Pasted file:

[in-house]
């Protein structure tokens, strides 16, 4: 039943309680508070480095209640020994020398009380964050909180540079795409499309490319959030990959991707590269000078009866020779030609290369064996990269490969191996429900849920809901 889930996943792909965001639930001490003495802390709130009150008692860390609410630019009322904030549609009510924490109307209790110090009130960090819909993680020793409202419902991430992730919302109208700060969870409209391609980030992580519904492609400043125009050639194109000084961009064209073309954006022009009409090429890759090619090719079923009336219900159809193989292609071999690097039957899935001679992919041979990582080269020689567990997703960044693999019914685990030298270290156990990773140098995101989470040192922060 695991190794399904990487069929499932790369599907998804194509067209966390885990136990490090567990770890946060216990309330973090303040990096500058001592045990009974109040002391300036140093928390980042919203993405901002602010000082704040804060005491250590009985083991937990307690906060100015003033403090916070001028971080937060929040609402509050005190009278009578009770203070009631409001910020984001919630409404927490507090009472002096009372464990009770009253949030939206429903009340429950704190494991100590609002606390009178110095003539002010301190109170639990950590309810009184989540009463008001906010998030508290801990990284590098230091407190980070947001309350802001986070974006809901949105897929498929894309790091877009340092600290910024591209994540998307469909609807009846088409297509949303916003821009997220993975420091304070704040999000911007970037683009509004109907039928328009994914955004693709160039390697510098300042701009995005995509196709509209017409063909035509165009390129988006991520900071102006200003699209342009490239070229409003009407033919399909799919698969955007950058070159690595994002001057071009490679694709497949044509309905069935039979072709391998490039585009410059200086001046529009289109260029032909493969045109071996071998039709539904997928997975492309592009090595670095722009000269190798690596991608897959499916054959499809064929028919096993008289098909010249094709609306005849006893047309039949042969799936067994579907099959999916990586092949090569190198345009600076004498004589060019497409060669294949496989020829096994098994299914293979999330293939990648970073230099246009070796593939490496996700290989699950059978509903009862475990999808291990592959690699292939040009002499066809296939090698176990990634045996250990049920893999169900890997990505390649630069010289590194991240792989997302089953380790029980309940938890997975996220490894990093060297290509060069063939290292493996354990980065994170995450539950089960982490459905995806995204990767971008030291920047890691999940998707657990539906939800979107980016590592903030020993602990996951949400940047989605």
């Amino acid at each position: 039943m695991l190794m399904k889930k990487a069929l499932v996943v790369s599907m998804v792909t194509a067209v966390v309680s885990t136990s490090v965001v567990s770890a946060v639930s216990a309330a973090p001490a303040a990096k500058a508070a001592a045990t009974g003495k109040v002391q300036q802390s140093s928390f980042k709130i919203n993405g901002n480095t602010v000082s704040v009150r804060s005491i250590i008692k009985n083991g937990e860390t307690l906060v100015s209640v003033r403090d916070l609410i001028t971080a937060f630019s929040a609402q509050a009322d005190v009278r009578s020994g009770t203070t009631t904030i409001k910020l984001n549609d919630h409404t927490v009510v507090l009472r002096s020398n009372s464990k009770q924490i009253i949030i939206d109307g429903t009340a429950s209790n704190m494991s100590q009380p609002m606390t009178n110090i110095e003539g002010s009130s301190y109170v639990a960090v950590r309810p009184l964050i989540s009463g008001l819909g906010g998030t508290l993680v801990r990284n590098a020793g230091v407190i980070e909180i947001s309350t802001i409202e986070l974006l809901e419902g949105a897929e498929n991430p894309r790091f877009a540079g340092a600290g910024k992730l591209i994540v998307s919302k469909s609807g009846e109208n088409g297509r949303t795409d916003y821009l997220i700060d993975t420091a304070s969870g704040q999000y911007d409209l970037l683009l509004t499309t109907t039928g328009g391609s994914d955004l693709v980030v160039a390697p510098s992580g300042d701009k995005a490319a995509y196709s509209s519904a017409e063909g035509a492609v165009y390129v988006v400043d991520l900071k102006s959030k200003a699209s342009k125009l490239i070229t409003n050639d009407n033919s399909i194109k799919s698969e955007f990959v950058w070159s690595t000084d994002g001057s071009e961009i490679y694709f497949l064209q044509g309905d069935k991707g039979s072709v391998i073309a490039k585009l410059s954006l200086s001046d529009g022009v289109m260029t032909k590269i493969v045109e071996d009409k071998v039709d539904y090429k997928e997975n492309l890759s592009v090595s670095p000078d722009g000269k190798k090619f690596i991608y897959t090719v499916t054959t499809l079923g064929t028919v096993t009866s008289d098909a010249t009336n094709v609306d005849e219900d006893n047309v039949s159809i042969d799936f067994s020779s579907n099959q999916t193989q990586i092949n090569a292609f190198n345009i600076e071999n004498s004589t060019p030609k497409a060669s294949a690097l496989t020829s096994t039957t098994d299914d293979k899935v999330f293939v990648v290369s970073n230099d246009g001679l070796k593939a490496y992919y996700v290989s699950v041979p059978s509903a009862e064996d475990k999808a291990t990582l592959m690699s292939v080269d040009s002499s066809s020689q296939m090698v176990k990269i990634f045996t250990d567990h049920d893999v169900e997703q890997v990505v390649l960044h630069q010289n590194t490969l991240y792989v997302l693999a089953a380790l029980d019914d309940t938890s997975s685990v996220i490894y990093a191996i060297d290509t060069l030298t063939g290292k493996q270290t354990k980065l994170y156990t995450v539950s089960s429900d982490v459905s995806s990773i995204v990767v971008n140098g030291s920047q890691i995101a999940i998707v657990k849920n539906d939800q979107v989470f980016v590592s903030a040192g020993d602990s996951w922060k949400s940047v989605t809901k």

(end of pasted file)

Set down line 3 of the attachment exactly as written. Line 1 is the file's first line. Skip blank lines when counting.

């Amino acid at each position: 039943m695991l190794m399904k889930k990487a069929l499932v996943v790369s599907m998804v792909t194509a067209v966390v309680s885990t136990s490090v965001v567990s770890a946060v639930s216990a309330a973090p001490a303040a990096k500058a508070a001592a045990t009974g003495k109040v002391q300036q802390s140093s928390f980042k709130i919203n993405g901002n480095t602010v000082s704040v009150r804060s005491i250590i008692k009985n083991g937990e860390t307690l906060v100015s209640v003033r403090d916070l609410i001028t971080a937060f630019s929040a609402q509050a009322d005190v009278r009578s020994g009770t203070t009631t904030i409001k910020l984001n549609d919630h409404t927490v009510v507090l009472r002096s020398n009372s464990k009770q924490i009253i949030i939206d109307g429903t009340a429950s209790n704190m494991s100590q009380p609002m606390t009178n110090i110095e003539g002010s009130s301190y109170v639990a960090v950590r309810p009184l964050i989540s009463g008001l819909g906010g998030t508290l993680v801990r990284n590098a020793g230091v407190i980070e909180i947001s309350t802001i409202e986070l974006l809901e419902g949105a897929e498929n991430p894309r790091f877009a540079g340092a600290g910024k992730l591209i994540v998307s919302k469909s609807g009846e109208n088409g297509r949303t795409d916003y821009l997220i700060d993975t420091a304070s969870g704040q999000y911007d409209l970037l683009l509004t499309t109907t039928g328009g391609s994914d955004l693709v980030v160039a390697p510098s992580g300042d701009k995005a490319a995509y196709s509209s519904a017409e063909g035509a492609v165009y390129v988006v400043d991520l900071k102006s959030k200003a699209s342009k125009l490239i070229t409003n050639d009407n033919s399909i194109k799919s698969e955007f990959v950058w070159s690595t000084d994002g001057s071009e961009i490679y694709f497949l064209q044509g309905d069935k991707g039979s072709v391998i073309a490039k585009l410059s954006l200086s001046d529009g022009v289109m260029t032909k590269i493969v045109e071996d009409k071998v039709d539904y090429k997928e997975n492309l890759s592009v090595s670095p000078d722009g000269k190798k090619f690596i991608y897959t090719v499916t054959t499809l079923g064929t028919v096993t009866s008289d098909a010249t009336n094709v609306d005849e219900d006893n047309v039949s159809i042969d799936f067994s020779s579907n099959q999916t193989q990586i092949n090569a292609f190198n345009i600076e071999n004498s004589t060019p030609k497409a060669s294949a690097l496989t020829s096994t039957t098994d299914d293979k899935v999330f293939v990648v290369s970073n230099d246009g001679l070796k593939a490496y992919y996700v290989s699950v041979p059978s509903a009862e064996d475990k999808a291990t990582l592959m690699s292939v080269d040009s002499s066809s020689q296939m090698v176990k990269i990634f045996t250990d567990h049920d893999v169900e997703q890997v990505v390649l960044h630069q010289n590194t490969l991240y792989v997302l693999a089953a380790l029980d019914d309940t938890s997975s685990v996220i490894y990093a191996i060297d290509t060069l030298t063939g290292k493996q270290t354990k980065l994170y156990t995450v539950s089960s429900d982490v459905s995806s990773i995204v990767v971008n140098g030291s920047q890691i995101a999940i998707v657990k849920n539906d939800q979107v989470f980016v590592s903030a040192g020993d602990s996951w922060k949400s940047v989605t809901k």